Coherent workflows for navigating the parameter space

A main challenge in electrocatalysis is the apparent lack of reproducibility due to testing in different cell configurations and hidden parameters that are overlooked during materials and GDE development. These concealed parameters encompass factors such as whether the reaction halts during sampling or if rinsing steps are incorporated, whether operando sampling is conducted, the employment of an inert internal standard in CO2 gas streams for gas analysis, and the quantification of CO2 in both anode and cathode gas streams to ascertain product compositions and gain insights into crossover effects. Additionally, information on electrode properties and structure including e.g., adhesion, porosity, and hydrophobicity should be provided. Therefore, we propose the development of coherent workflows and protocols for each electrocatalyst, bridging synthesis, electrode and GDE fabrication, and testing (including details about the used electrolysis cells) as is common for batteries and photovoltaics and as recently was suggested for the electrochemical N2 reduction11. All information, including unexpected, apparently “negative results” like structural aging and dissolution, should be reported until all hidden parameters are deciphered and the design chain is understood. Parameters that need to be clearly described to allow any reproducibility of the system are given, as a starting point, in Table 2.

Table 2 Important parameters that should be reported to ensure reproducibility

Single-pass conversion

In addition, single-pass conversion uniquely informs us about an individual system’s efficiency and serves as a key metric for assessing an electrocatalyst’s true selectivity at varying current densities, even when the molar excess of CO2 is minimal. While theoretically, the CO2R could reach single-pass conversion (SPC) values up to 100%, meaning that all CO2 that flows into the cell is converted into any product—the achievable real-life values are based on the reactor architecture and scale. While AEM-based electrolyzers are limited to a SPC value of 50 % for C1 products, such as CO, and 25% for ethylene respectively due to carbonate formation, bipolar membranes (BPMs) and acidic electrolytes have shown SPC values above 70%9,12. In addition, depletion of CO2 across the length of large-scale flow-fields (>100 cm2) becomes an additional hurdle that researchers must take into account when developing industrially relevant systems13,14. Nevertheless, achieving elevated SPC values should not be performed at any cost as the maximization of cost-benefits is a fine balance of all operational parameters. Therefore, reporting of the outlet composition and overall produced amount of CO2R products is paramount when focusing on industrial application15. Alongside the electricity costs, at the industrial scale, the outlet composition is not only important for downstream separation and processing of the products, but also during the viability assessment stage of a new catalyst/electrolyzer design and scale-up16,17. Accordingly, we believe that downstream processes and direct utilization of electrolyzer outstreams will be a relevant and interesting topic for our community. Firstly, efficiently manufacturing and enhancing the stability and energy efficiency of model electrolyzers/stacks with active areas >100 cm2 under application conditions is important. Secondly, in the laboratory scale, focusing on the development of catalytic layers and electrodes capable of efficient operation with minimal excesses of CO2 is necessary18. In this context, reporting the λ value, which describes the stochiometric excess compared to the theoretical conversion of CO2 is recommended19.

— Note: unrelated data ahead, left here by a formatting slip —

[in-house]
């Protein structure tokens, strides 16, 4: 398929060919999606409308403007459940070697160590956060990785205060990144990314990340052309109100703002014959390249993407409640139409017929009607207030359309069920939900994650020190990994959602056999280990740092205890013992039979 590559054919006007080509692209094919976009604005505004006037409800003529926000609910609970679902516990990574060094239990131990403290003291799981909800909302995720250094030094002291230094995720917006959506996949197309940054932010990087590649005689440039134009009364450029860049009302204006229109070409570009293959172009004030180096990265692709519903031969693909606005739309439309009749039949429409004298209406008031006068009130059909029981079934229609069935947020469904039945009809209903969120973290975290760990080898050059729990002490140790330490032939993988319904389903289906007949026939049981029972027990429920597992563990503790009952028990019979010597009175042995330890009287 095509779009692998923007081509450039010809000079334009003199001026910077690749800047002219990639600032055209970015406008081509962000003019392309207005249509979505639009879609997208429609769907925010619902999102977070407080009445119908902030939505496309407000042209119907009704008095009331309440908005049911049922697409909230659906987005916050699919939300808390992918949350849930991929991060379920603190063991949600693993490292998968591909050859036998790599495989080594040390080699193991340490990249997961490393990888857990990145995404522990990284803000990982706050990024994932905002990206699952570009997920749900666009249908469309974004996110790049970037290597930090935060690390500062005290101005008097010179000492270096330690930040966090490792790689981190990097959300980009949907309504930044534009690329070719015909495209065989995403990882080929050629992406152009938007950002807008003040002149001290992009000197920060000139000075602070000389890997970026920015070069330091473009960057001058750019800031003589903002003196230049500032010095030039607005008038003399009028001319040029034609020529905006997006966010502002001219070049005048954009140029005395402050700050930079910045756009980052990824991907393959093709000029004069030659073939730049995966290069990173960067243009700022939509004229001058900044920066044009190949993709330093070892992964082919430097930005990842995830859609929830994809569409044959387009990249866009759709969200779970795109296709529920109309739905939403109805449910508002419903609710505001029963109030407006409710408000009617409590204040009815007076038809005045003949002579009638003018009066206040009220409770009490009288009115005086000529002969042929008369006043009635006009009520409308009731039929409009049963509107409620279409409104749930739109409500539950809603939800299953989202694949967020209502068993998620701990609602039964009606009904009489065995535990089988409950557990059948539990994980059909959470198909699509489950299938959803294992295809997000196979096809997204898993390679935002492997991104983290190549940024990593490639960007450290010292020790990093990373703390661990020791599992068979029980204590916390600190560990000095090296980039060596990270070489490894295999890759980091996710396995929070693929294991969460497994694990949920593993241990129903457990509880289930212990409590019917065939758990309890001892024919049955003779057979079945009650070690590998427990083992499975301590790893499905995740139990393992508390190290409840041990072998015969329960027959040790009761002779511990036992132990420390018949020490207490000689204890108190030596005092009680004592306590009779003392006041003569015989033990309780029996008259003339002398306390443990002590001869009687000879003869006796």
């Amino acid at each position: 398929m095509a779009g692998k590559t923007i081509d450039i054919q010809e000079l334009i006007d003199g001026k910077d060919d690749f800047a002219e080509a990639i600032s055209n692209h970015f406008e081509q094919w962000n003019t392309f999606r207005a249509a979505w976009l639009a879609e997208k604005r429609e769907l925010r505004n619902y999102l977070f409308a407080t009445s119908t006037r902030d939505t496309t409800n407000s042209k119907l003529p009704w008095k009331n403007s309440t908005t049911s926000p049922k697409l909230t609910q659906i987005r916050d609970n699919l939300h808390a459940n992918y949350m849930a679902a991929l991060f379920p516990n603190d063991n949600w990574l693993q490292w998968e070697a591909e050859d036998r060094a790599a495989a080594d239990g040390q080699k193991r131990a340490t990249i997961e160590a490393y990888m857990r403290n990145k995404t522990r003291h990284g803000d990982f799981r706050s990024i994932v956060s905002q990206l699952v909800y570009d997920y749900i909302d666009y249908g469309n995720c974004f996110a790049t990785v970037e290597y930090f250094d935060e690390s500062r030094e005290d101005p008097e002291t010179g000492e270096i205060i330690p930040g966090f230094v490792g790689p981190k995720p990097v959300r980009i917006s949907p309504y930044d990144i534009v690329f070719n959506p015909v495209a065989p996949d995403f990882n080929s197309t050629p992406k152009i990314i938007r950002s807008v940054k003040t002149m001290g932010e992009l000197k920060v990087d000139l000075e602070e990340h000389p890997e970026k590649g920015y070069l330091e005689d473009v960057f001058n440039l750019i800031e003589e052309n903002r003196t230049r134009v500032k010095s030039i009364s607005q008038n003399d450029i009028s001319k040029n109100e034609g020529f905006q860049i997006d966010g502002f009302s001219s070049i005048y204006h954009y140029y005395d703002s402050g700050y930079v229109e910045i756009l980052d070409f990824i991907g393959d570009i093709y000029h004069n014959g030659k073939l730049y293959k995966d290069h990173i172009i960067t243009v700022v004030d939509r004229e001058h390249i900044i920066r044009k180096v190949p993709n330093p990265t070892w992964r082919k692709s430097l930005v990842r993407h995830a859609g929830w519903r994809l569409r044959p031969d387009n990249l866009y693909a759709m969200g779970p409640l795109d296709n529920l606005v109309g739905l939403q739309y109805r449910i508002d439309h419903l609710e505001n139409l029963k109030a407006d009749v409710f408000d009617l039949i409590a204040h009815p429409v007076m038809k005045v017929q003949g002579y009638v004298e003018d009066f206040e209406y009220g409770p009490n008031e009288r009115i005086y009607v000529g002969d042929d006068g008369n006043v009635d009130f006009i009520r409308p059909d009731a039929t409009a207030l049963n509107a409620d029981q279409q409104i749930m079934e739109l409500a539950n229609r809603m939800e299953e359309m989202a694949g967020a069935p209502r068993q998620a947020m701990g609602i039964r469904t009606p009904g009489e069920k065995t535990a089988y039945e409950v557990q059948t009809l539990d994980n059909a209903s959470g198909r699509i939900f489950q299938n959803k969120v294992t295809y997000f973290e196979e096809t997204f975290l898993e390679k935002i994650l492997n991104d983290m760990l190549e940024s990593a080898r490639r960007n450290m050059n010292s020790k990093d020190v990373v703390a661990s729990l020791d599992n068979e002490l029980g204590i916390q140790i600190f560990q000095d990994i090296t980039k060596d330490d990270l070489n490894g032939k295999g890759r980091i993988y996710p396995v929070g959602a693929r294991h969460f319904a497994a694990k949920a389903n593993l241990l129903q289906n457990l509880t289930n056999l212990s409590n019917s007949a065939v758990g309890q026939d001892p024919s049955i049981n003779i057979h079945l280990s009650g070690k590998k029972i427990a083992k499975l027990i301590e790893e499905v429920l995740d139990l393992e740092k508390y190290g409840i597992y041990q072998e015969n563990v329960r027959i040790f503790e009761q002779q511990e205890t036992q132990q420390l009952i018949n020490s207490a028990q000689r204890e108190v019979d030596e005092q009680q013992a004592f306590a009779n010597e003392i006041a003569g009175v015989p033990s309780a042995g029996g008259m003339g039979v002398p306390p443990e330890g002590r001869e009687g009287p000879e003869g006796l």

CO2R generates multiple products, necessitating the separation of resulting mixtures. Downstream of every CO2 electrolysis stack follows a complex system of separation and purification units16,20. Reaching not only highly concentrated product mixtures but also realistically separable ones will significantly facilitate the adoption of CO2 electrolysis by industry.

CO2 source

While most research utilizes ultra-pure gases, and some reports investigated the effect of dilute CO2 feeds, industrial CO2 streams currently impose unaddressed challenges such as mixtures of trace elements that can alter the observed CO2 conversion activity or poison the catalysts21. This is not regularly considered but important to establish robust electrochemical systems with required >50.000 working hours of industrial plants. When new materials are reported, to open the path to industrial relevance, such claims must be backed up with proper stability measurements for real-life scenarios, including gas mixtures22. Overall, we suggest to focus on the application of promising CO2R approaches close to unavoidable CO2 sources, such as cement plants, which require the continuous conversion of thousands of tons of CO2 per year. Smaller specialized units, especially those coupled with bio-reactors, could pave the way for small-scale applications of CO2 electrolysis in a decentralized manner in the future. However, such assessments must be conducted on a case-by-case basis to better customize the specific CO2 electrolytic unit for the respective application.

Setup and benchmarking

In CO2 conversion research, it’s widely agreed that integrating electrocatalysts into optimal electrode structures is crucial. Results using Gas Diffusion Electrodes (GDEs) reflect the entire system, including the reaction setup, to unlock its full potential from catalyst to industrial application—an essential consideration23.